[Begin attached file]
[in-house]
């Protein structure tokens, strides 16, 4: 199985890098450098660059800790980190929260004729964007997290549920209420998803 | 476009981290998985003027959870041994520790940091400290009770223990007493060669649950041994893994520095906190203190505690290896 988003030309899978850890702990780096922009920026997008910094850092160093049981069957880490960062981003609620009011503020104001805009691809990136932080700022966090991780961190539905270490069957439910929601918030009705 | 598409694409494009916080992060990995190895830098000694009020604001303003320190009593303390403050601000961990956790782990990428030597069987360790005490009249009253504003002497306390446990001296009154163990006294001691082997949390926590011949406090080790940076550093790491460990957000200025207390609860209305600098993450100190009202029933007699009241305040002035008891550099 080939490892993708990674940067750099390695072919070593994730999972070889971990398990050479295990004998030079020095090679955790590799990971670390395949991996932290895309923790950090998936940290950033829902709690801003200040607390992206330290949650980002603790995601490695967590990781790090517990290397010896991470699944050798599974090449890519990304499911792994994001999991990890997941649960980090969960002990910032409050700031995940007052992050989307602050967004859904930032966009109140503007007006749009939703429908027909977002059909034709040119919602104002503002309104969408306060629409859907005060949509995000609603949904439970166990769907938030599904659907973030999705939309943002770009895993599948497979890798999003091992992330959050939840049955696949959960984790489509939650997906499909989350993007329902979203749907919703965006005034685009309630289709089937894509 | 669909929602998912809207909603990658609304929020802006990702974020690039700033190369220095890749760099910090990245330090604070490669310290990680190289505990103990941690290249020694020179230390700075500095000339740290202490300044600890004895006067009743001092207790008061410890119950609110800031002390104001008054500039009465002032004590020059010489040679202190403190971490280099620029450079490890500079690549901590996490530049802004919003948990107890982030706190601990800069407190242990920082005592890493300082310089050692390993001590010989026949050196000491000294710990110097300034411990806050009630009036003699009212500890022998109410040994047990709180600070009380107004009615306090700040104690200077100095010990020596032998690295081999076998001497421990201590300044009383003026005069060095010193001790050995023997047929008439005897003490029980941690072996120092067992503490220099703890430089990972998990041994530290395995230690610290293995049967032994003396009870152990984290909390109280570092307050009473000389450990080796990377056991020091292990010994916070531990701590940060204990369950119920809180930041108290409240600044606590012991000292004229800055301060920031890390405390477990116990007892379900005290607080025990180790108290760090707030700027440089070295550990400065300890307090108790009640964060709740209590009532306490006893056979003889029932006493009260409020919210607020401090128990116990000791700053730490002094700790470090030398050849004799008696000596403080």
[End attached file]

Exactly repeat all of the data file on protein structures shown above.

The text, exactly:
[in-house]
């Protein structure tokens, strides 16, 4: 199985890098450098660059800790980190929260004729964007997290549920209420998803 | 476009981290998985003027959870041994520790940091400290009770223990007493060669649950041994893994520095906190203190505690290896 988003030309899978850890702990780096922009920026997008910094850092160093049981069957880490960062981003609620009011503020104001805009691809990136932080700022966090991780961190539905270490069957439910929601918030009705 | 598409694409494009916080992060990995190895830098000694009020604001303003320190009593303390403050601000961990956790782990990428030597069987360790005490009249009253504003002497306390446990001296009154163990006294001691082997949390926590011949406090080790940076550093790491460990957000200025207390609860209305600098993450100190009202029933007699009241305040002035008891550099 080939490892993708990674940067750099390695072919070593994730999972070889971990398990050479295990004998030079020095090679955790590799990971670390395949991996932290895309923790950090998936940290950033829902709690801003200040607390992206330290949650980002603790995601490695967590990781790090517990290397010896991470699944050798599974090449890519990304499911792994994001999991990890997941649960980090969960002990910032409050700031995940007052992050989307602050967004859904930032966009109140503007007006749009939703429908027909977002059909034709040119919602104002503002309104969408306060629409859907005060949509995000609603949904439970166990769907938030599904659907973030999705939309943002770009895993599948497979890798999003091992992330959050939840049955696949959960984790489509939650997906499909989350993007329902979203749907919703965006005034685009309630289709089937894509 | 669909929602998912809207909603990658609304929020802006990702974020690039700033190369220095890749760099910090990245330090604070490669310290990680190289505990103990941690290249020694020179230390700075500095000339740290202490300044600890004895006067009743001092207790008061410890119950609110800031002390104001008054500039009465002032004590020059010489040679202190403190971490280099620029450079490890500079690549901590996490530049802004919003948990107890982030706190601990800069407190242990920082005592890493300082310089050692390993001590010989026949050196000491000294710990110097300034411990806050009630009036003699009212500890022998109410040994047990709180600070009380107004009615306090700040104690200077100095010990020596032998690295081999076998001497421990201590300044009383003026005069060095010193001790050995023997047929008439005897003490029980941690072996120092067992503490220099703890430089990972998990041994530290395995230690610290293995049967032994003396009870152990984290909390109280570092307050009473000389450990080796990377056991020091292990010994916070531990701590940060204990369950119920809180930041108290409240600044606590012991000292004229800055301060920031890390405390477990116990007892379900005290607080025990180790108290760090707030700027440089070295550990400065300890307090108790009640964060709740209590009532306490006893056979003889029932006493009260409020919210607020401090128990116990000791700053730490002094700790470090030398050849004799008696000596403080």